Will You Leave a “Negative Inheritance” for Your Children?
What is a negative inheritance? That’s what happens when the amount your children pay to
provide for your care exceeds what they will inherit.
If your assets may not cover the cost of care, that may mean your family pays out of their own
pockets. They may be willing to do so, but you may want to minimize that cost.
When a family comes to our elder law office with a health care crisis, our first approach is to
carefully manage both resources and care. Usually the goal is to stay safe at home. That may
mean a team approach involving an elder law attorney, a geriatric care manager and/or a financial
planner. Here are some options, among many, that the health care team might consider:
- Restructure your investments for maximum income, not growth. Now is the time you
need to “cash in” on that investment and riskier growth investments are no longer appropriate.
- Reverse mortgage. If you are over 62, you can tap most of the equity in your home;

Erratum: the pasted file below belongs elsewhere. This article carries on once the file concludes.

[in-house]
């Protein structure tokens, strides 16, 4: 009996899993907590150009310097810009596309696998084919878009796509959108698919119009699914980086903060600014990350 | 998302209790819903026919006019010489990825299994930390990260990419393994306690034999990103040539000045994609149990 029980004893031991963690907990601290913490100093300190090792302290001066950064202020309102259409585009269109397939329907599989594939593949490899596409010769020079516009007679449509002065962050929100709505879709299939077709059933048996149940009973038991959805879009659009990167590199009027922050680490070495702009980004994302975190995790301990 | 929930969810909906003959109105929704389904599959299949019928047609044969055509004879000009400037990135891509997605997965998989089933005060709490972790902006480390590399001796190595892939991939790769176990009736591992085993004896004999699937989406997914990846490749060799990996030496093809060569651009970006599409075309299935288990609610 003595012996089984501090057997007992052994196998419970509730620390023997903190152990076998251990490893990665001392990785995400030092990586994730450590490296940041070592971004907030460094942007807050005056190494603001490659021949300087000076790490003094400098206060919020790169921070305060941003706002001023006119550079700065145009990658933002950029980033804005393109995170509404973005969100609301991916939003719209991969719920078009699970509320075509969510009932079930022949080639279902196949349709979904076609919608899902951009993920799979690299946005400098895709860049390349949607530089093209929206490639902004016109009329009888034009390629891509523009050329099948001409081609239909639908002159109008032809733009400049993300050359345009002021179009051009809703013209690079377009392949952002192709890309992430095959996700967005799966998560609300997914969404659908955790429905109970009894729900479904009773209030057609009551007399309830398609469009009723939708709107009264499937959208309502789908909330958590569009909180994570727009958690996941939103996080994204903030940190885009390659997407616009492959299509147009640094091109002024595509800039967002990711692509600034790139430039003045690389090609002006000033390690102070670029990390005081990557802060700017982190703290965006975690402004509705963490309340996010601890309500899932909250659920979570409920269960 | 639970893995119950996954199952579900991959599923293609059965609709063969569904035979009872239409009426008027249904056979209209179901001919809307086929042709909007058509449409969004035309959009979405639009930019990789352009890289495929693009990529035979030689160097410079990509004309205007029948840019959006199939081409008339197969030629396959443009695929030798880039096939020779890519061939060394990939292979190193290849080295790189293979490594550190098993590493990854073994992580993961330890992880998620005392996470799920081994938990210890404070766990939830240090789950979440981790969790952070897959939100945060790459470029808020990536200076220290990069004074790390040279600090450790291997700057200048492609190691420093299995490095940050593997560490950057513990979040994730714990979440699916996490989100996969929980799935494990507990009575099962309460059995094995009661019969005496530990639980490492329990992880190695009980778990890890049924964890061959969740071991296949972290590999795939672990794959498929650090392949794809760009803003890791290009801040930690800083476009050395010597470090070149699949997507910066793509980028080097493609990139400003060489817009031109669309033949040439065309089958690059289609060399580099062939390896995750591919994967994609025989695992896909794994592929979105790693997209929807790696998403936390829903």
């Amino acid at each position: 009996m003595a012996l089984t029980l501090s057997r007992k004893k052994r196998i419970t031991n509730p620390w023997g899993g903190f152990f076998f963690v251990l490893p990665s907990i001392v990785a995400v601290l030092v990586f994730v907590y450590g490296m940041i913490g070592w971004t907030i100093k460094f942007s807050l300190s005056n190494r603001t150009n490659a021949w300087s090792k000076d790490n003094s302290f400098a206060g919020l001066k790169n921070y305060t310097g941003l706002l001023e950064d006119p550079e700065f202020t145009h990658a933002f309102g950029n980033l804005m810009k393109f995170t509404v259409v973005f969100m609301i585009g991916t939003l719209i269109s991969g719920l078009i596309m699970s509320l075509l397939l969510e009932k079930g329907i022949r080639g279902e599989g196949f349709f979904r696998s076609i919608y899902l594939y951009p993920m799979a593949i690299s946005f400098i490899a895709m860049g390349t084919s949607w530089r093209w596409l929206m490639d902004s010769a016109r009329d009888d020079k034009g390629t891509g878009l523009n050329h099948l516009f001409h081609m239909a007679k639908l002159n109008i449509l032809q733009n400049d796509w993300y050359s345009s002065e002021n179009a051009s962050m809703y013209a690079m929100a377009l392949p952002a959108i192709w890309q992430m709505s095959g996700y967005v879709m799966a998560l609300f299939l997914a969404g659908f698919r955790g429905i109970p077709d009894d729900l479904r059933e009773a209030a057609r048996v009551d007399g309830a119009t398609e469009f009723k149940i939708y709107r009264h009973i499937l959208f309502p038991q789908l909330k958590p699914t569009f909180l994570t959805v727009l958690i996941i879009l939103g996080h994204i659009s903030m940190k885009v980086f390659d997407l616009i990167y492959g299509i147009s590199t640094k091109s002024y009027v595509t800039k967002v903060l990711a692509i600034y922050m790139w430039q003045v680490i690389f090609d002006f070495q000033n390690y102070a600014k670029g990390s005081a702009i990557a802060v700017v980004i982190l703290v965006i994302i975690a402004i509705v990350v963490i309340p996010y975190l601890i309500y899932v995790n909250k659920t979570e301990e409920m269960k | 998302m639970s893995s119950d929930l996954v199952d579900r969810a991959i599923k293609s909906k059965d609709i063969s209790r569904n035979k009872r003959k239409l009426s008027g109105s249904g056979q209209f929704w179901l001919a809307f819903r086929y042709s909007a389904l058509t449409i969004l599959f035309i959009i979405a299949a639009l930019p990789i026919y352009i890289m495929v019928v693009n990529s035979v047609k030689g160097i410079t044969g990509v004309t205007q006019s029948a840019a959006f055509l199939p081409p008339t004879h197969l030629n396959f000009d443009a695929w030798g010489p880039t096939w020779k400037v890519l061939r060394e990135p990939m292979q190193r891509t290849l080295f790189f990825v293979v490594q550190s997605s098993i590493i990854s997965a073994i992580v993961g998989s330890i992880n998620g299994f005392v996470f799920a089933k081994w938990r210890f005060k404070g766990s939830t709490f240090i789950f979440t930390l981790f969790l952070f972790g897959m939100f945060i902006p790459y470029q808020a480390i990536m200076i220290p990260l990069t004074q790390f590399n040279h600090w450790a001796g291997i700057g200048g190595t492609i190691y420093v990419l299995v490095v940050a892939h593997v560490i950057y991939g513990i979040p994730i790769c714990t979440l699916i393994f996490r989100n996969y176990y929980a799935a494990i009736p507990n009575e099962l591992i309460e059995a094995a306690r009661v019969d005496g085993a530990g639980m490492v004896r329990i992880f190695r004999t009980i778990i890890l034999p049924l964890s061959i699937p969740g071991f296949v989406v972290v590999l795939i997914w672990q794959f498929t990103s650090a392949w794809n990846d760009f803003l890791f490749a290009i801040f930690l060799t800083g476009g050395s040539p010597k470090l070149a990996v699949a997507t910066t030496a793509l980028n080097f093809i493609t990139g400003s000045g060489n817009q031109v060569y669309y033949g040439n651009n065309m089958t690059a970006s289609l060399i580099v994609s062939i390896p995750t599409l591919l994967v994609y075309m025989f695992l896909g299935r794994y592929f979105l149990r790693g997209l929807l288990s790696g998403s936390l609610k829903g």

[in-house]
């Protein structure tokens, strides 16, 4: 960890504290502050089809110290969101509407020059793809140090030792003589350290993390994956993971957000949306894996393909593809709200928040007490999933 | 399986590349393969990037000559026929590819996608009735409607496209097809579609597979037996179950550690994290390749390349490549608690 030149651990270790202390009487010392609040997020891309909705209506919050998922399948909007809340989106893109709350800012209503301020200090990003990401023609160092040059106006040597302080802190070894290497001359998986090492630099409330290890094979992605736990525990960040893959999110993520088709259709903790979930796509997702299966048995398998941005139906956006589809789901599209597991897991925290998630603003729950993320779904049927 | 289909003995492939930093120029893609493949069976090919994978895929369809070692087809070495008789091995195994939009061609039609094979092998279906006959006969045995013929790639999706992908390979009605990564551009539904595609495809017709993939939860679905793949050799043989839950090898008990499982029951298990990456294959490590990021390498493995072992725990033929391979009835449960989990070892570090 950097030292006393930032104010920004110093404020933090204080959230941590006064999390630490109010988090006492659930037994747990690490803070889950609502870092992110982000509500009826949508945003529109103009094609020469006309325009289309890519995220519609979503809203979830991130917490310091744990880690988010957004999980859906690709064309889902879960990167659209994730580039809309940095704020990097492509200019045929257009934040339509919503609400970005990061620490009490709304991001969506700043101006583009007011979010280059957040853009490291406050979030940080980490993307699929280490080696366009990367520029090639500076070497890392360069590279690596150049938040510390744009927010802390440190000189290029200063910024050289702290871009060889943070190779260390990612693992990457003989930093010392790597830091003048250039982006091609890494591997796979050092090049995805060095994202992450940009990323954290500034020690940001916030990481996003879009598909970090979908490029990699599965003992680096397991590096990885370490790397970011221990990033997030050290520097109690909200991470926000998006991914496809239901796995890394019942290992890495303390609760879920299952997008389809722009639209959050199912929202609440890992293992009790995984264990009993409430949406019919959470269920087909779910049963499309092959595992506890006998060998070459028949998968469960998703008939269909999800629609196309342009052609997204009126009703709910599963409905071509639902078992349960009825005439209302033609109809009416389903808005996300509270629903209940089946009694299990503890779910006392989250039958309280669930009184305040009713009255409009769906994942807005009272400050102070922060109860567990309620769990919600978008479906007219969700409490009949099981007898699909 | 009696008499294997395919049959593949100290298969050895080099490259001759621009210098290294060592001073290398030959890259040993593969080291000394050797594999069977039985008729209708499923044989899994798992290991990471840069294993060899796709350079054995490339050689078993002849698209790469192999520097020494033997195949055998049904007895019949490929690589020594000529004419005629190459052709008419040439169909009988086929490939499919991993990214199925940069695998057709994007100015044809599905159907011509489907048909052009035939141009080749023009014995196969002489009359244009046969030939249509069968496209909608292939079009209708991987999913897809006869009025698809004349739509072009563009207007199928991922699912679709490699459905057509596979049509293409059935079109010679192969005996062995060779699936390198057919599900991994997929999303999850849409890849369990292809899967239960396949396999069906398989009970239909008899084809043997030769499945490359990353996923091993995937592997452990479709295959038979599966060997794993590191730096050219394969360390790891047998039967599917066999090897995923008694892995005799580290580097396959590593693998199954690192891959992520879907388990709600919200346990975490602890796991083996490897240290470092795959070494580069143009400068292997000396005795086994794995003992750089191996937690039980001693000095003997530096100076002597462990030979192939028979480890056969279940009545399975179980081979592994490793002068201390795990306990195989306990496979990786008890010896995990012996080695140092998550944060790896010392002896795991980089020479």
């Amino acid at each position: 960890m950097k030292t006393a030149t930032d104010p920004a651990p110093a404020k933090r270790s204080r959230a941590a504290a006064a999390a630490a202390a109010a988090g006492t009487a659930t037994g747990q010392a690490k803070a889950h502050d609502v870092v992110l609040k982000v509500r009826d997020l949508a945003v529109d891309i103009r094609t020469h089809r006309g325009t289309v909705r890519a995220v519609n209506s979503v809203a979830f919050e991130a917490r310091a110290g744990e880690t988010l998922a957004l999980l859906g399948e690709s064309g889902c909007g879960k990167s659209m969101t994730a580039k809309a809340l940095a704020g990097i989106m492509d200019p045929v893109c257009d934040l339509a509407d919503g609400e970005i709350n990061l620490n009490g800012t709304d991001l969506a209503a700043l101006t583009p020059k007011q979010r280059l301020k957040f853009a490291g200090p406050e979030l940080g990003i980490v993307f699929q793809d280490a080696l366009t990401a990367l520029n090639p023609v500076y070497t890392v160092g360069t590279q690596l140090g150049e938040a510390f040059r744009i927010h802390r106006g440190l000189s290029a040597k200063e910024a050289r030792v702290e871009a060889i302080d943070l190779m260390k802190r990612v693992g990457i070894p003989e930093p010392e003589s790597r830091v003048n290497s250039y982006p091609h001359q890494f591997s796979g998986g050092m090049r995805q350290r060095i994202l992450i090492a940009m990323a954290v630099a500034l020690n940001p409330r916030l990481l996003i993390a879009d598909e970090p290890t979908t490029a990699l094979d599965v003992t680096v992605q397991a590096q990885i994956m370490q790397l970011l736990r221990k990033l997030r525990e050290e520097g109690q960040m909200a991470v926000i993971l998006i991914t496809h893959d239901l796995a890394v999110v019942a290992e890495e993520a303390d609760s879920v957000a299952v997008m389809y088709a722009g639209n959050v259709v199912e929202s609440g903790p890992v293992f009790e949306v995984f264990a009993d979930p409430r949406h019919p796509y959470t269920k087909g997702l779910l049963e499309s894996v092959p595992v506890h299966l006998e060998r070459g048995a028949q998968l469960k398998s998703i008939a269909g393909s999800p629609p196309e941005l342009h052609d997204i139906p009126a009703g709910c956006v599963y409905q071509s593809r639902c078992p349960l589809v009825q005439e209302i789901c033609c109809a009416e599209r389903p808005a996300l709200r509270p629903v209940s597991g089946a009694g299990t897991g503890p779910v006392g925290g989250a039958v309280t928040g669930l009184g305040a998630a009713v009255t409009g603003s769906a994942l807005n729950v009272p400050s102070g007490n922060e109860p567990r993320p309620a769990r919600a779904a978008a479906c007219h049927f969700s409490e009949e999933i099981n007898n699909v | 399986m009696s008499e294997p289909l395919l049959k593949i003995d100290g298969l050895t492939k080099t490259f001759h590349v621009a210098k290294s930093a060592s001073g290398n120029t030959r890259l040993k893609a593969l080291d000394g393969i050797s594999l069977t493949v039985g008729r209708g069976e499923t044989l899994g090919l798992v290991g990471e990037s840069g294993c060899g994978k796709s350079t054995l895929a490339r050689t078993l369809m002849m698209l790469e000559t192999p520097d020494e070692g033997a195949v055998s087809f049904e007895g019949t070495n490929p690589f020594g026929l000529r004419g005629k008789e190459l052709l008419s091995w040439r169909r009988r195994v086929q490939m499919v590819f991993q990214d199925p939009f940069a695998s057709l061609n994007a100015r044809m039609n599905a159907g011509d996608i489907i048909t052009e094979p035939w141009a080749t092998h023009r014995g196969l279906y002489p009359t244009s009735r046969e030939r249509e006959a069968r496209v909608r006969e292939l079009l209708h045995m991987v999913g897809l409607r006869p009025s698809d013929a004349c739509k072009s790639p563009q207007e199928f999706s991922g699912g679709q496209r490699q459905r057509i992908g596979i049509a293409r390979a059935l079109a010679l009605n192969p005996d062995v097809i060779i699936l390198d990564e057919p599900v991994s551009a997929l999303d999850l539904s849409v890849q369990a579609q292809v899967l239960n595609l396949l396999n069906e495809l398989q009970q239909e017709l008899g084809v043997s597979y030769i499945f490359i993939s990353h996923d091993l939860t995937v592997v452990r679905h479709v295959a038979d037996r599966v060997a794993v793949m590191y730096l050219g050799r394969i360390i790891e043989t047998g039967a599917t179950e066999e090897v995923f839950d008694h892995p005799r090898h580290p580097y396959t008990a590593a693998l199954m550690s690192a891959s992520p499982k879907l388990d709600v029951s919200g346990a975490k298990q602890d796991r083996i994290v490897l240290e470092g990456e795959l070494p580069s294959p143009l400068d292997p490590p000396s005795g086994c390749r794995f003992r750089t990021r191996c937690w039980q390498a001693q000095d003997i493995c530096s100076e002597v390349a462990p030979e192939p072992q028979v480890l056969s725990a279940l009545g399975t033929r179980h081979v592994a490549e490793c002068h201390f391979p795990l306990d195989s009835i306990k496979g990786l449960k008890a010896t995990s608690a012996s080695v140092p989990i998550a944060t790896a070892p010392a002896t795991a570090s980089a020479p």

terms have become very competitive and government regulated for safety.
- Care agreements to pay children for providing care. These should be carefully drafted
with legal advice.
- Sale of the family home and a move into more financially sustainable or more safe and
comfortable quarters — thus freeing some of the assets tied up in home equity.
- Long-term care insurance. The combination of marketplace dynamics and government
regulation have worked to improve the quality of insurance policies. We recommend that buyers
look into the policies in their 50s, not their 80s. If you are insurable but unable to afford
premiums, it might make sense to have your children pay the cost of long-term care insurance.
After all, it is their inheritance that you are trying to protect.
- Legacy trusts. Under certain circumstances it may make sense to transfer a portion of
your assets to your children now if you are certain you can manage your care for at least 5 years
into the future.
- Medicaid. Your long term care management team may help you position yourself to
qualify for Medicaid sooner rather than later with significant savings to the family. Oregon’s
long-term care Medicaid program covers care at participating nursing homes (skilled nursing
facilities) as well as participating community based care facilities such as assisted living
facilities, foster homes, residential care facilities and limited in-home care.
We may be able to help you protect your children’s inheritance from going negative — all the
while focusing primarily on your care and quality of life.
The Pixton Law Firm